“Welcome to the post-pandemic, new hopeful era,” concludes the latest Havas Middle East Prosumer Report, Generation Covid, which explores Gen Z’s influential role in shaping the region’s future and the role brands should play in adapting to changing expectations.
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This recent study decodes findings from the UAE and KSA with insights about post-pandemic mindsets of the next generation of ‘Prosumers’. These are the consumers who are today’s leading influencers and market drivers. Beyond their own economic impact, they are important as they influence brands’ choices and the consumption behaviours of others.
Key findings reveal that today’s youth is dissatisfied with the direction of the world and they are committed to driving change on their own terms. Environmental sustainability is at the top of their agenda, and if the future doesn’t inspire them they are ready and willing to tackle challenges despite the chaos and uncertainty that swirls around them. And how can we blame them?
Globally, we still lack unity to move in the right direction, in a consolidated effort. Over the summer, United Nations members failed to establish a UN Ocean Treaty that would set rules for protecting marine life in international waters that cover half the planet. The failure to reach an agreement opens a debate over countries moving too slowly despite their commitments and pledges.
Yet, the next generation is hopeful. They won’t wait for the future; their future starts today, and they will drive change. They are already involved in environmental activism. The study reveals that one out of two UAE residents is personally engaged in some form of activism for the planet. In addition, 53 per cent of people in the UAE and 56 per cent in KSA want to work less and dedicate more time to causes that matter to the world. They are even personally ready to stop buying fast fashion (57 per cent in the UAE and 55 per cent in KSA). In conclusion, today’s young consumers want to build a new world that suits their aspirations and that is guided by their moral compass.
It feels like a daunting task, but they are not alone. Regionally, governments are taking sustainability much more seriously. The majority of GCC countries have announced their commitments to net-zero carbon emissions as part of their Vision plans, while we are at the cusp of COP 27 being held in Egypt, and of course the UAE next year.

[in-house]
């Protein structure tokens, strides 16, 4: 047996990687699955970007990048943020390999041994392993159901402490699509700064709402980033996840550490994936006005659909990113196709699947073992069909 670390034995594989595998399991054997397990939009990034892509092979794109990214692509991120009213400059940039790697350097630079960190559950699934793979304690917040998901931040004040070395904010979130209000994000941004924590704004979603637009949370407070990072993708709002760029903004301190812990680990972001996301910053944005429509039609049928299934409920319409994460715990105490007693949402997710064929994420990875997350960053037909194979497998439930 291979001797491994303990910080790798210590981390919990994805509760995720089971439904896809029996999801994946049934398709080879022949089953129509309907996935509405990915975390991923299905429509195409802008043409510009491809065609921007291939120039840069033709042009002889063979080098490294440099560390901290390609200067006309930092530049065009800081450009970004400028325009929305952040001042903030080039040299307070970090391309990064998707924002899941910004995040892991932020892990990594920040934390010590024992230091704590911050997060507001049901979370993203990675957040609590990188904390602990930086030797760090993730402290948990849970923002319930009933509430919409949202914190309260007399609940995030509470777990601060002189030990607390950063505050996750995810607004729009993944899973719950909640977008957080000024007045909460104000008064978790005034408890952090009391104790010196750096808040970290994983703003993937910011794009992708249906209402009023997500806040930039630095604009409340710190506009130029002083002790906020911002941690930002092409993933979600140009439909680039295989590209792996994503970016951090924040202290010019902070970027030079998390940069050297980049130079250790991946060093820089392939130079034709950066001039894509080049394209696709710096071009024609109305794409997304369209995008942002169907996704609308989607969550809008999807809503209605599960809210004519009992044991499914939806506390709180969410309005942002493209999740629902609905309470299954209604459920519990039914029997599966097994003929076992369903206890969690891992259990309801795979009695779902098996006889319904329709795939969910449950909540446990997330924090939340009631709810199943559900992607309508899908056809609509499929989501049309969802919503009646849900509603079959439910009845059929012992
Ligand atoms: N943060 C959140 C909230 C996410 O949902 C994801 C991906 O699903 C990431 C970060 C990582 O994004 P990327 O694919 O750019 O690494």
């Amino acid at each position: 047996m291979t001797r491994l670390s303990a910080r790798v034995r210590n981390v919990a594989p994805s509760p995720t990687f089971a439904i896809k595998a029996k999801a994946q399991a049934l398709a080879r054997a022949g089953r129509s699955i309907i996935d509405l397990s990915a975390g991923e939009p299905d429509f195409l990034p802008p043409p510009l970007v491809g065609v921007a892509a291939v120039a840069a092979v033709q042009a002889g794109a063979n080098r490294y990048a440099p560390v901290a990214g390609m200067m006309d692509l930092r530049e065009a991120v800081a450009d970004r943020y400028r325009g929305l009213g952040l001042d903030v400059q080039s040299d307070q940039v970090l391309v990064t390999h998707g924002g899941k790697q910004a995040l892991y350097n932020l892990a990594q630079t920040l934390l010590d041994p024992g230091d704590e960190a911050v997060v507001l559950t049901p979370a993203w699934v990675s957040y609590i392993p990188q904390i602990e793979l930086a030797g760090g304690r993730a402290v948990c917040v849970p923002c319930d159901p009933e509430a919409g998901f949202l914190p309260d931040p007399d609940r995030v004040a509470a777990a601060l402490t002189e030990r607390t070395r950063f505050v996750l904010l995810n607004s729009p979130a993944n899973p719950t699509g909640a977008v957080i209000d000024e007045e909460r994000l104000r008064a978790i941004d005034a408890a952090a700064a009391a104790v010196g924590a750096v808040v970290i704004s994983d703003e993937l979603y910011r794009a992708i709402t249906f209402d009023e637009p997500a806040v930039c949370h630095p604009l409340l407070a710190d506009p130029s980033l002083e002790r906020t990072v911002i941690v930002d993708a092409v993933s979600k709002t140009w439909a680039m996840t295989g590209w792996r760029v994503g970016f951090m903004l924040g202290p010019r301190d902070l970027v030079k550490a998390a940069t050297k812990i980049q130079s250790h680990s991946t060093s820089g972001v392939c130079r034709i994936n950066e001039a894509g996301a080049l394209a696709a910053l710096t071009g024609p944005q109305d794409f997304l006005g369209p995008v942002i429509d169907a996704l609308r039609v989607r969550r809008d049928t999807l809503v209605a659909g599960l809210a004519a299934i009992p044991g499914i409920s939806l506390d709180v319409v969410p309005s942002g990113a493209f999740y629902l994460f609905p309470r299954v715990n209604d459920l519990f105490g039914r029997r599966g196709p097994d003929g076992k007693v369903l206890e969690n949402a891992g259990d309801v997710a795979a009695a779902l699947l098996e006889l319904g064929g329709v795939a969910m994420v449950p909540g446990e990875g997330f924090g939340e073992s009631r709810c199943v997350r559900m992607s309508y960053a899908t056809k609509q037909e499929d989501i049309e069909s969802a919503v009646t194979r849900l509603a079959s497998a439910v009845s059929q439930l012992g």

The Dubai Supreme Council of Energy recently announced the reduction of its carbon emissions by 21 per cent in 2021, a step in the right direction for the Dubai Carbon Abatement Strategy 2030, which aims to reduce 30 percent of carbon emissions by the end of 2030. Several other carbon emission reduction targets have been set ahead of 2060 as part of the wider net zero initiative by the UAE.
In such challenging times, there is hope. But action is needed. As the older generation, what role do we play? Some say we have destroyed the world beyond repair – regardless, what isn’t too broken for us to fix? Together, we can set a better foundation for the generations to come, starting with enabling Gen Z as much as we can. As communications specialists, it is our role to drive organisational change for our clients, reset their priorities and define their ESG agenda. Bearing in mind that businesses must adapt to changing customer expectations and behaviours, while keeping true to their identity and maintaining their credibility.
Sometimes, this action is radical. A company that aligned its actions to its mission is Patagonia, whose founder Yvon Chouinard announced last month that he was giving away all the company’s profits in perpetuity to ‘save our home planet’. Already well established as a philanthropist, this announcement elevated his profile to that of an environmental corporate leader, as he stated: “If we have any hope of a thriving planet – much less a thriving business – 50 years from now, it is going to take all of us doing what we can with the resources we have. Earth is our only shareholder.”
Sometimes, this action is inspirational. To celebrate the UAE’s 50th National Day, The National newspaper took a different stance to inspire the prosperous future of the nation. Addressing the environmental issue, Havas wanted to encourage readers to plant the seeds of the greener future by planting one tree that defies the desert – the ghaf tree. In collaboration with the ‘Give a Ghaf’ planting programme, we createdThe Ghaf Paper, the newspaper that can be planted to grow into a ghaf tree, made entirely of plantable paper, ghaf tree seeds and vegetable oil for ink. Through this collaborative initiative, hundreds of trees were planted and will be sharing their roots on the prosperous land of the UAE for years to come, resulting in commercial impact for The National too.
Sometimes, this action is incremental. With the global campaign Run for the Oceans, Adidas is continuing its commitment to urgently address the threatening levels of marine plastic pollution in the oceans. Last year, Adidas and Nakheel installed a floating walkway on the waters at The Pointe at Palm Jumeirah, with educational touchpoints positioned along it to raise awareness and end plastic waste pollution
Change starts with the organisational and personal examples we set. As an agency, we recently launched Red Impact globally, which I helped launch in the Middle East. It is a new offering that brings together Red Havas’s environmental, social and corporate governance (ESG) expertise and capabilities from across the world.
And as I write this article, I’m gearing up for a clean-up dive to support #PalmWithoutPlastic, an initiative by Nakheel in collaboration with Nemo Diving Centre to clean our Dubai beaches. We can expect to see many more of these activities in the coming months, when divers of all ages can participate for free by picking up plastic and protecting marine life.
Welcome to the post-pandemic, new hopeful era.